Microsoft will be looking to shake off the gamer-focus of virtual reality with its Windows Mixed Reality platform by encouraging social interactions through users’ own “Cliff House.” The “home” setting that you’ll spawn into when you first enter Windows Mixed Reality will let you invite friends and hang out in future releases.
As much as reality-bending technology like the HTC Vive or Microsoft’s own Hololens have all the potential in the world for games, Microsoft is targeting new audiences with its Windows Mixed Reality (WMR) platform. At its recent WMR event, it showed off more of the Microsoft Cliff House, which users will spawn into. Making that a social hub is part of Microsoft’s ongoing plan.
Revealed at the show by Alex Kipman, researcher behind Microsoft’s Hololens headset, he said that the company’s recently acquired VR social platform, Altspace VR, might form a basis for that social transformation. He described it as a “good foundation” for the kind of interpersonal mixed reality platform Microsoft wants to build in the future.
He did make sure to head off any concerns that Altspace VR as it is would change following the purchase, though. “Altspace is going nowhere,” he said, claiming that everyone at Microsoft loved the community that Altspace had created over the past couple of years.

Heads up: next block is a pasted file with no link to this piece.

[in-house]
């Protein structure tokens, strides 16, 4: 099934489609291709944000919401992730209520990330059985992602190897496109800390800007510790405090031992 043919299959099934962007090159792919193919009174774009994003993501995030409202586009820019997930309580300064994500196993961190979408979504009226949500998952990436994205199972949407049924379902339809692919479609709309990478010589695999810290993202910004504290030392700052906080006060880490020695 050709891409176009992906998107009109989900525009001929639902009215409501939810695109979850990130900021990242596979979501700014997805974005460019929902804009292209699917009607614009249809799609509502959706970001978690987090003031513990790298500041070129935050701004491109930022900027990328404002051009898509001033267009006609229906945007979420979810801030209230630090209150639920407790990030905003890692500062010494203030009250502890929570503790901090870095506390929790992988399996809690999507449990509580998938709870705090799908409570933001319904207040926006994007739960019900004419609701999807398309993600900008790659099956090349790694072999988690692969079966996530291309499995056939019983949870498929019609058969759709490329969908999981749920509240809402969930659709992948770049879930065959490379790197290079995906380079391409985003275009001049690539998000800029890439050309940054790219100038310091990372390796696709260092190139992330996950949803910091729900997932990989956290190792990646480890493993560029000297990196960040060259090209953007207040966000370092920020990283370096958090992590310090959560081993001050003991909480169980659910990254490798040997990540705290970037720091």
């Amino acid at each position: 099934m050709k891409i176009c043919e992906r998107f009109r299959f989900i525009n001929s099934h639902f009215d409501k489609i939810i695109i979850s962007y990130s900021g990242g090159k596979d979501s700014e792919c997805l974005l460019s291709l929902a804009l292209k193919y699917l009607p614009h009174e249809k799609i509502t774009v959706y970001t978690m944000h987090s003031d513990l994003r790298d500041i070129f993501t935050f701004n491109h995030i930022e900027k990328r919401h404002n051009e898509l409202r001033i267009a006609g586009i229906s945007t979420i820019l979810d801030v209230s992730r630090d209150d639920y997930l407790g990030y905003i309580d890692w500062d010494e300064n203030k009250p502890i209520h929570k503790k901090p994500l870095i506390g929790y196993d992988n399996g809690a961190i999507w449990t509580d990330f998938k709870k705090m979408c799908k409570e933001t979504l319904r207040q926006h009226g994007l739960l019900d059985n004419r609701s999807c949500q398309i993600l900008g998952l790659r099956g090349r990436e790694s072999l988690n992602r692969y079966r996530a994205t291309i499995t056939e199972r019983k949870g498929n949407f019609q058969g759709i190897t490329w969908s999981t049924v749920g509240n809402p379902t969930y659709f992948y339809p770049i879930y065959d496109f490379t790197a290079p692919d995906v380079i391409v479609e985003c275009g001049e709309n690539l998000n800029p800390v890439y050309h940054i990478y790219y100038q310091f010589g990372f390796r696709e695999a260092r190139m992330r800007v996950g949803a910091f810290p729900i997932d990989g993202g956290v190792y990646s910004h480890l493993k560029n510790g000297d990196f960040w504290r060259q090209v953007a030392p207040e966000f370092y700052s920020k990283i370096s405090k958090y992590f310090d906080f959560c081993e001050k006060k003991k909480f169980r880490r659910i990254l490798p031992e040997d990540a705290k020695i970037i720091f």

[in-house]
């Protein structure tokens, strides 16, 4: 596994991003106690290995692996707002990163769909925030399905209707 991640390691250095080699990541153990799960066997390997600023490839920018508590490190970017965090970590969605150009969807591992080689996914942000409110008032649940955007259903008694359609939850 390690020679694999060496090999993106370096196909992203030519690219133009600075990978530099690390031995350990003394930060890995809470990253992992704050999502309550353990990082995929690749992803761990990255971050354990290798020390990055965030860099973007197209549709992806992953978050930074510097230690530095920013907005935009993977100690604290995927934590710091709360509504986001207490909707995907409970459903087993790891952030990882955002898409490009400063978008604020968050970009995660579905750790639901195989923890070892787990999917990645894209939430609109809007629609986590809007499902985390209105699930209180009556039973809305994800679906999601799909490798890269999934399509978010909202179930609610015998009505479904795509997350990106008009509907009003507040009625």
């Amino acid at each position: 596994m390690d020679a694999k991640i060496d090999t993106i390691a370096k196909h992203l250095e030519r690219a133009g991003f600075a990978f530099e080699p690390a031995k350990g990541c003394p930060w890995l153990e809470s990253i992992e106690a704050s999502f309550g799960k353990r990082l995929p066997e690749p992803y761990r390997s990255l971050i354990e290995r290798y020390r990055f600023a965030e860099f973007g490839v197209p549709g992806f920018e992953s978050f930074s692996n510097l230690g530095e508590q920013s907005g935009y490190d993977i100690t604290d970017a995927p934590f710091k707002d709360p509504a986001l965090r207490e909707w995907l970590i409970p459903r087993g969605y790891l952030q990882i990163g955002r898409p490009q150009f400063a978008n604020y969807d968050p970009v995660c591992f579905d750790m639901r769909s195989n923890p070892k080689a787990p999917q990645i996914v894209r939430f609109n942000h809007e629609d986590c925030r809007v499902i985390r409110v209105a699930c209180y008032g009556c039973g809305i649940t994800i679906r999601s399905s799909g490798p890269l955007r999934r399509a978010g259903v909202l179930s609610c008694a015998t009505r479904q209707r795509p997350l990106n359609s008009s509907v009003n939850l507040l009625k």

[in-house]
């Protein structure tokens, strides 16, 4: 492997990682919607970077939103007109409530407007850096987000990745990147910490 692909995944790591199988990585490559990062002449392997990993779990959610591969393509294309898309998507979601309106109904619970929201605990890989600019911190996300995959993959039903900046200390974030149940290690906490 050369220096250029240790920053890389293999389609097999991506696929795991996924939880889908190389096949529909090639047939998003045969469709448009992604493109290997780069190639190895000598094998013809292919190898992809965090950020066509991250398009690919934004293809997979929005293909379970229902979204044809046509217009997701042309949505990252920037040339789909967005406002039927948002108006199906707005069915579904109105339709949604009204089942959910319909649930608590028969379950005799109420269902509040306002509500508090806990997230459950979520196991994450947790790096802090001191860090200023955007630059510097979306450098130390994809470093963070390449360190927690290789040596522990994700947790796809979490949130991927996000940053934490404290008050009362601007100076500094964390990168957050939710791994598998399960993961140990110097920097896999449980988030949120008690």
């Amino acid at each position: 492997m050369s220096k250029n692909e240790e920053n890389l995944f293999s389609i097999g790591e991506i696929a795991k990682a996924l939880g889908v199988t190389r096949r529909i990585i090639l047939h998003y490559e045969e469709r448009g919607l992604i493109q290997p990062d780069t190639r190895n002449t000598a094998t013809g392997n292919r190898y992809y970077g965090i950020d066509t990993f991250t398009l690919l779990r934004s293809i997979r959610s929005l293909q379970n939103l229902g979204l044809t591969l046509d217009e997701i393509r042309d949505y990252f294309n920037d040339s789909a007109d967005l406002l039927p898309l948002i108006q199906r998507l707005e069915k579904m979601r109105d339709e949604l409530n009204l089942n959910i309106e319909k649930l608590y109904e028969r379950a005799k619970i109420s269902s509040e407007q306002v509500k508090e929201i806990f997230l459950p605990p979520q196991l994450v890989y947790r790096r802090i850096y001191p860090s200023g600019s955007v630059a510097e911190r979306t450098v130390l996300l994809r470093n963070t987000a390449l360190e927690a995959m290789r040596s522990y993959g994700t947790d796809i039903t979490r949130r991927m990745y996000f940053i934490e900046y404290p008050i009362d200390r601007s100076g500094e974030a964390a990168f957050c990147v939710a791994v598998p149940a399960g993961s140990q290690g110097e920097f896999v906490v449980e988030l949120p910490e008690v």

The name has started to appear in Microsoft branding and buzzwords though. In a follow-up statement, Kipman said (via Venturebeat):
“For me the killer app for mixed reality is Altspace communication, the communication fabric of being able to be with all the people you love in a family setting. Or as an employer, to be able to have my people be around the world in a physically present way without actually having to be physically present.”
That’s the social and office interaction that Microsoft wants to leverage with WMR. It wants to build a new generation of platforms and tools for those working remotely or from home, enabling them to work within a collected office environment, without the commute. He went on to describe Altspace and WMR as the “communication fabric,” for mixed reality (thanks, MSpowerUser).
That’s not to say Microsoft is forgetting about 2D though. One of the benefits of augmented reality over virtual reality is that a 2D app can be represented in a unique fashion in the real world. Microsoft will continue to support the development of 2D apps and Kipman said that it will support them across all platforms: Xbox, PC, Hololens and its mixed reality devices.
- A commercial version of HoloLens is available to rent in the U.S. and Canada
- Free Pluto VR chat and messaging app for gamers enters Early Access on Steam
- Asus joins the Windows Mixed Reality party with its own official headset
- Chrome’s desktop browser now supports web-based VR on the Oculus Rift
- Escape reality with the best augmented reality apps for Android and iOS